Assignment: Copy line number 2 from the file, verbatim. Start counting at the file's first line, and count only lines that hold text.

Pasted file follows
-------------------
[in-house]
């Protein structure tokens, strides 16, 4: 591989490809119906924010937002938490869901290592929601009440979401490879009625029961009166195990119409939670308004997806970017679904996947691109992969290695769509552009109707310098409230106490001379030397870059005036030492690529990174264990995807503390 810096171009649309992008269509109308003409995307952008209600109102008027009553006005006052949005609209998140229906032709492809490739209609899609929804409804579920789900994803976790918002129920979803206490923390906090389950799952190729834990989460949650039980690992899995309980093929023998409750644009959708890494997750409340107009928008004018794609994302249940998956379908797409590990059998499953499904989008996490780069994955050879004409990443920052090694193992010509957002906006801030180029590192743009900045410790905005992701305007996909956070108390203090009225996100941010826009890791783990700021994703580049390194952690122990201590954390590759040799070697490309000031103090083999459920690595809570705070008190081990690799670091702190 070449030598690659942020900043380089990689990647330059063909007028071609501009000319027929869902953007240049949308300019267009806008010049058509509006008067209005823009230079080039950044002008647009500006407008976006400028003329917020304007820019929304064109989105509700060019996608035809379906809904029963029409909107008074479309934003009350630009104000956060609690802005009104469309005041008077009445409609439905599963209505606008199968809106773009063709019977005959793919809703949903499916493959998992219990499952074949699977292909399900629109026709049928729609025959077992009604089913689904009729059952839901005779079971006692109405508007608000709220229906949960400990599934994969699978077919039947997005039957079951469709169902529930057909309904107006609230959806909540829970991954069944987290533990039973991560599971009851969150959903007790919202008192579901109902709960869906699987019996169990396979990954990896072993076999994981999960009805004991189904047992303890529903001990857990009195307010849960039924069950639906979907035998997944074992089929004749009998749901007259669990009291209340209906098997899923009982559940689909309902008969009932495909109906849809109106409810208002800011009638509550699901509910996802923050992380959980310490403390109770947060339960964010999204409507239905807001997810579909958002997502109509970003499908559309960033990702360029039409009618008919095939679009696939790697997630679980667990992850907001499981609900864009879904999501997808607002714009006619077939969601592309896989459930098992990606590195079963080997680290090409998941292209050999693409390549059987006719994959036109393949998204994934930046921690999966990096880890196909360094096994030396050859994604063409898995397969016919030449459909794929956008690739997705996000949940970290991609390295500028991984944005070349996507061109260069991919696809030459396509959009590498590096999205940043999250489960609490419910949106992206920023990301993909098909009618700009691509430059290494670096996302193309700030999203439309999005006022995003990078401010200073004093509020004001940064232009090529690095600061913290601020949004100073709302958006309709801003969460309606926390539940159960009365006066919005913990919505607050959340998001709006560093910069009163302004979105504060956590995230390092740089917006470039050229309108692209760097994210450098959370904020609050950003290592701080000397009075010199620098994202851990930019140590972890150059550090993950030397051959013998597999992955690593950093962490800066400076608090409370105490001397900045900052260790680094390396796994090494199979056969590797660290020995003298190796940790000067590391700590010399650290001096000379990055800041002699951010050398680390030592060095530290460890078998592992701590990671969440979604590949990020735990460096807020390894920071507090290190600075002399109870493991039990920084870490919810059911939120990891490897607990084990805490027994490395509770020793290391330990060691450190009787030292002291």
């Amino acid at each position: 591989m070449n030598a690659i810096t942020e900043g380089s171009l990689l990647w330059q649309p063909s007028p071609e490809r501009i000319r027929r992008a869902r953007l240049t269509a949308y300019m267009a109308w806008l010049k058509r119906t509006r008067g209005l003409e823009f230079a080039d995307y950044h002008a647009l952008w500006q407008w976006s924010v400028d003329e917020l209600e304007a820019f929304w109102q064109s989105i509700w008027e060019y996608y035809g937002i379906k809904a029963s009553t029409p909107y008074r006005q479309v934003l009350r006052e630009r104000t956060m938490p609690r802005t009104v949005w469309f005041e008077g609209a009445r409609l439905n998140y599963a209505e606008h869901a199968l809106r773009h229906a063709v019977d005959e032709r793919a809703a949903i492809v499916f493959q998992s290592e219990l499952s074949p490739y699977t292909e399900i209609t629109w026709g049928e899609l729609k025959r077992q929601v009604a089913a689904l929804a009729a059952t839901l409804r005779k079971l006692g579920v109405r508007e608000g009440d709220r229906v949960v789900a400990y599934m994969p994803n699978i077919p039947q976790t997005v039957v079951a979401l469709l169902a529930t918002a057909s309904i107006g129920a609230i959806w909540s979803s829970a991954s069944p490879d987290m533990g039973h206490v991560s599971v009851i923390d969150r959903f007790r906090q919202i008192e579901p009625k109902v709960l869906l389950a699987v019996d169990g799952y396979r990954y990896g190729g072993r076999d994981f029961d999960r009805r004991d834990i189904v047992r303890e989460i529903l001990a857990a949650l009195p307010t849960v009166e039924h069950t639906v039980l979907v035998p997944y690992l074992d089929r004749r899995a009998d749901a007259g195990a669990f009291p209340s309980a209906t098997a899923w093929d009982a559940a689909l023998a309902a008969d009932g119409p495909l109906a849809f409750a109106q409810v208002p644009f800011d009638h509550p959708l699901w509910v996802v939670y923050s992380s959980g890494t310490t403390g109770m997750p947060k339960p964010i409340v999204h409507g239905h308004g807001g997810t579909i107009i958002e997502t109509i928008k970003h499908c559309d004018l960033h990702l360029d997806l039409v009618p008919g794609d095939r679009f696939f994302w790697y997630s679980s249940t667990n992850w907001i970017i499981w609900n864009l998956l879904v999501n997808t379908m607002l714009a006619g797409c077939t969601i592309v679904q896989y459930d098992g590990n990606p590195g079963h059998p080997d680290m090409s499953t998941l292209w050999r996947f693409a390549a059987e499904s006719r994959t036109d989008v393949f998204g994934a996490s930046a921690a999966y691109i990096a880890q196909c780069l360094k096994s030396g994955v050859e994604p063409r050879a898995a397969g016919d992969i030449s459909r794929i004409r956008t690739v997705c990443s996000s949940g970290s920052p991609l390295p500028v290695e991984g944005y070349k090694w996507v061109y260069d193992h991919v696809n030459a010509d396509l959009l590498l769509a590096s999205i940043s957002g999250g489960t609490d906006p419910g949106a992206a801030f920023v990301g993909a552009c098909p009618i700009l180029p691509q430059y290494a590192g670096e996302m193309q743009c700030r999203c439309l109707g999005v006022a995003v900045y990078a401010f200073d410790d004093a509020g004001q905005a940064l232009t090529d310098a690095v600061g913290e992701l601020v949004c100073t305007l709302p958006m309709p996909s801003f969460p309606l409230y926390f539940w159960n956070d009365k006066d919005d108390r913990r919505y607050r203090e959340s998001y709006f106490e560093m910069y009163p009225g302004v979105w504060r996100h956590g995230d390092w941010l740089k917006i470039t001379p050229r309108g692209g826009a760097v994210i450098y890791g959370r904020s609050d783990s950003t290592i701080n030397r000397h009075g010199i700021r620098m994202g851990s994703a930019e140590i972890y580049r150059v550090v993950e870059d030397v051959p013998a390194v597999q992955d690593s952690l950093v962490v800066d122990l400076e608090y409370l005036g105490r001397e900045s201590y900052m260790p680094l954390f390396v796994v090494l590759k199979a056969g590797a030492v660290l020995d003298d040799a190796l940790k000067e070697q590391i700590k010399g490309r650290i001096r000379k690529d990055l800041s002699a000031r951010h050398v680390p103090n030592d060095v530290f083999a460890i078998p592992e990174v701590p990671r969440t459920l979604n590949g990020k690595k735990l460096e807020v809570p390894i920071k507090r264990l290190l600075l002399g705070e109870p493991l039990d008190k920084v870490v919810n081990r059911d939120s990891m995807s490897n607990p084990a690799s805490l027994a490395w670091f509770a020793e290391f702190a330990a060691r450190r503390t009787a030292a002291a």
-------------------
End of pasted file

């Protein structure tokens, strides 16, 4: 591989490809119906924010937002938490869901290592929601009440979401490879009625029961009166195990119409939670308004997806970017679904996947691109992969290695769509552009109707310098409230106490001379030397870059005036030492690529990174264990995807503390 810096171009649309992008269509109308003409995307952008209600109102008027009553006005006052949005609209998140229906032709492809490739209609899609929804409804579920789900994803976790918002129920979803206490923390906090389950799952190729834990989460949650039980690992899995309980093929023998409750644009959708890494997750409340107009928008004018794609994302249940998956379908797409590990059998499953499904989008996490780069994955050879004409990443920052090694193992010509957002906006801030180029590192743009900045410790905005992701305007996909956070108390203090009225996100941010826009890791783990700021994703580049390194952690122990201590954390590759040799070697490309000031103090083999459920690595809570705070008190081990690799670091702190 070449030598690659942020900043380089990689990647330059063909007028071609501009000319027929869902953007240049949308300019267009806008010049058509509006008067209005823009230079080039950044002008647009500006407008976006400028003329917020304007820019929304064109989105509700060019996608035809379906809904029963029409909107008074479309934003009350630009104000956060609690802005009104469309005041008077009445409609439905599963209505606008199968809106773009063709019977005959793919809703949903499916493959998992219990499952074949699977292909399900629109026709049928729609025959077992009604089913689904009729059952839901005779079971006692109405508007608000709220229906949960400990599934994969699978077919039947997005039957079951469709169902529930057909309904107006609230959806909540829970991954069944987290533990039973991560599971009851969150959903007790919202008192579901109902709960869906699987019996169990396979990954990896072993076999994981999960009805004991189904047992303890529903001990857990009195307010849960039924069950639906979907035998997944074992089929004749009998749901007259669990009291209340209906098997899923009982559940689909309902008969009932495909109906849809109106409810208002800011009638509550699901509910996802923050992380959980310490403390109770947060339960964010999204409507239905807001997810579909958002997502109509970003499908559309960033990702360029039409009618008919095939679009696939790697997630679980667990992850907001499981609900864009879904999501997808607002714009006619077939969601592309896989459930098992990606590195079963080997680290090409998941292209050999693409390549059987006719994959036109393949998204994934930046921690999966990096880890196909360094096994030396050859994604063409898995397969016919030449459909794929956008690739997705996000949940970290991609390295500028991984944005070349996507061109260069991919696809030459396509959009590498590096999205940043999250489960609490419910949106992206920023990301993909098909009618700009691509430059290494670096996302193309700030999203439309999005006022995003990078401010200073004093509020004001940064232009090529690095600061913290601020949004100073709302958006309709801003969460309606926390539940159960009365006066919005913990919505607050959340998001709006560093910069009163302004979105504060956590995230390092740089917006470039050229309108692209760097994210450098959370904020609050950003290592701080000397009075010199620098994202851990930019140590972890150059550090993950030397051959013998597999992955690593950093962490800066400076608090409370105490001397900045900052260790680094390396796994090494199979056969590797660290020995003298190796940790000067590391700590010399650290001096000379990055800041002699951010050398680390030592060095530290460890078998592992701590990671969440979604590949990020735990460096807020390894920071507090290190600075002399109870493991039990920084870490919810059911939120990891490897607990084990805490027994490395509770020793290391330990060691450190009787030292002291």